2. What is procurement?
Procurement is concerned with securing goods, works and services. The process spans the whole cycle, from identification of needs through to the end of a service or the end of the useful life of an asset and its disposal. It is concerned with securing goods and services that best meet the needs of users and the local community in order to help achieve our key priorities. It supports the commissioning of services and supports work on developing markets where appropriate.
Benefits of Procurement
The status and importance of procurement in the public sector continues to grow and there is increasing pressure to improve procurement performance for a number of reasons.
- procurement has a critical role to play in delivering strategic objectives and improving the quality of services delivered to the public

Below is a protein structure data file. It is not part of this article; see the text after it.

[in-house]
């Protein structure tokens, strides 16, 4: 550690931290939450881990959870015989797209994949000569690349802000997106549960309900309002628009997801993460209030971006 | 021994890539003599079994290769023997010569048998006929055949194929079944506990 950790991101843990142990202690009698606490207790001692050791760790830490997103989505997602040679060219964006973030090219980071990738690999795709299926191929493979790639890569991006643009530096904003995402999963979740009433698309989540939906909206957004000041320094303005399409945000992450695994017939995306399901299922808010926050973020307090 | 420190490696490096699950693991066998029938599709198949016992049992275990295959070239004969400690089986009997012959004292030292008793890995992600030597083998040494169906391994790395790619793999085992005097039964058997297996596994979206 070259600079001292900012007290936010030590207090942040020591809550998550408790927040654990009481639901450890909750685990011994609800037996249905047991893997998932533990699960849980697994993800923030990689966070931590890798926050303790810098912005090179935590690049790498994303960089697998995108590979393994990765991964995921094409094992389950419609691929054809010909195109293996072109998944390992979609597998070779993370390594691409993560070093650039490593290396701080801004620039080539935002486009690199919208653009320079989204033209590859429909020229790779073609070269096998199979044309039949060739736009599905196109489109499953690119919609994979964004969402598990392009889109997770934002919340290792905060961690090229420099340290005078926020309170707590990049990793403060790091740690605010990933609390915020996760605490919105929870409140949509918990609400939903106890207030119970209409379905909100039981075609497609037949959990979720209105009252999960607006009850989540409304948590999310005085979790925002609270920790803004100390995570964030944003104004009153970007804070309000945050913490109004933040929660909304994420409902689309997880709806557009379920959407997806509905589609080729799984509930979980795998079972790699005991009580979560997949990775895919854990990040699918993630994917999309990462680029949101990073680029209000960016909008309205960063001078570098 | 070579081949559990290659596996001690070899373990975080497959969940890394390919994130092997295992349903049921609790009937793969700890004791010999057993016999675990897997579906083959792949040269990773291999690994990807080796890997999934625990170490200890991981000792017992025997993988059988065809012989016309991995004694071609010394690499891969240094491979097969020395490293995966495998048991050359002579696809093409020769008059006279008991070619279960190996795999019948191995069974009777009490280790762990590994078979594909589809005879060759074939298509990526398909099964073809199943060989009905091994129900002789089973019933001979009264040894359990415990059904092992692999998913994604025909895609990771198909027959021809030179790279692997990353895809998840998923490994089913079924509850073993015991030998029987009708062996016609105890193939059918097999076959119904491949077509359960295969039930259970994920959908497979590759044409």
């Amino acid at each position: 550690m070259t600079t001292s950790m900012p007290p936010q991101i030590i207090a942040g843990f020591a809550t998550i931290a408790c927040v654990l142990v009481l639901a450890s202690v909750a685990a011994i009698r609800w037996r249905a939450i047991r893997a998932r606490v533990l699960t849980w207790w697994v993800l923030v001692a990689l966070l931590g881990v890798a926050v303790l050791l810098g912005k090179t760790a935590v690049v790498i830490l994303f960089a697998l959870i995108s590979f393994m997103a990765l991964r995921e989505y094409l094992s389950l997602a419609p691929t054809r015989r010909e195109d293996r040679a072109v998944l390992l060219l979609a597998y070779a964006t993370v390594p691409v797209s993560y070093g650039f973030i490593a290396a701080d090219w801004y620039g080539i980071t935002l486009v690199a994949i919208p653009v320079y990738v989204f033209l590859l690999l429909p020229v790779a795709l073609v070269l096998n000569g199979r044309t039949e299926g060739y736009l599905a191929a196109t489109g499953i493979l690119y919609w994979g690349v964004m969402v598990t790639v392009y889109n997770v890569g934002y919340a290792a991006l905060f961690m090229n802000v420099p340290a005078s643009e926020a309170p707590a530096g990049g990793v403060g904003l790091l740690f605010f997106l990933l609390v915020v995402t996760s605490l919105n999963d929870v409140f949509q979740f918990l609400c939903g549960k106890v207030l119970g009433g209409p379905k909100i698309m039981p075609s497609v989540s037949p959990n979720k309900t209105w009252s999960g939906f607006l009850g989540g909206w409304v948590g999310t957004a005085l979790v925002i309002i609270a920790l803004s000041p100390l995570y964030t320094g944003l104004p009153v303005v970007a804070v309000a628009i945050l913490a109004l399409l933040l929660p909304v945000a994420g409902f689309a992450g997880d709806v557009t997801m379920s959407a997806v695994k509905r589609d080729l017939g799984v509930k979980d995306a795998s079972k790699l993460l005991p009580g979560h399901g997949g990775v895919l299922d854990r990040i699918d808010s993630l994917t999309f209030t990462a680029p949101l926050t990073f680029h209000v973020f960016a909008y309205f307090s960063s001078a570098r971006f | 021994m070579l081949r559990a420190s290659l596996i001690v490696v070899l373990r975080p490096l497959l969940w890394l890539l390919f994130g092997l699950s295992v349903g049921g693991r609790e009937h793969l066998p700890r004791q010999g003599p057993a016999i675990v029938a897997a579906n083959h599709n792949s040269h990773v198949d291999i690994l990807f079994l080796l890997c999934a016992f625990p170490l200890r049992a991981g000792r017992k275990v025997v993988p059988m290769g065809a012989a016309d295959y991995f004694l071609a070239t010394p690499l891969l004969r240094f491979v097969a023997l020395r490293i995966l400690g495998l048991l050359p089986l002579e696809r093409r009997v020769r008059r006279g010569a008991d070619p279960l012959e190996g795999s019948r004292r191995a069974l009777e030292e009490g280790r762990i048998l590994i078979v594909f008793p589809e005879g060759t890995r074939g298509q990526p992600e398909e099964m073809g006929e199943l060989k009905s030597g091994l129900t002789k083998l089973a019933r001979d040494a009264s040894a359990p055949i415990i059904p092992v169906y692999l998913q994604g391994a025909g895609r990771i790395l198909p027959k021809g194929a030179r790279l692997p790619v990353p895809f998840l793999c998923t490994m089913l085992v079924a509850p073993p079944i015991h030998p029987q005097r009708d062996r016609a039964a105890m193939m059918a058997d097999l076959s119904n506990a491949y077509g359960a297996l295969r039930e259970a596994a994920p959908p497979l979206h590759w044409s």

- savings realised through improved procurement can be channelled into priority services or reducing each partners net capital and/or revenue expenditure
- local authorities are open to legal challenge under public procurement regulations (based on EU directives) and are accountable for achieving value for money.
- Local government is under increasing pressure to deliver services in the face of reduced funding from central government. Effective procurement is one of the key ways to achieve “more with less”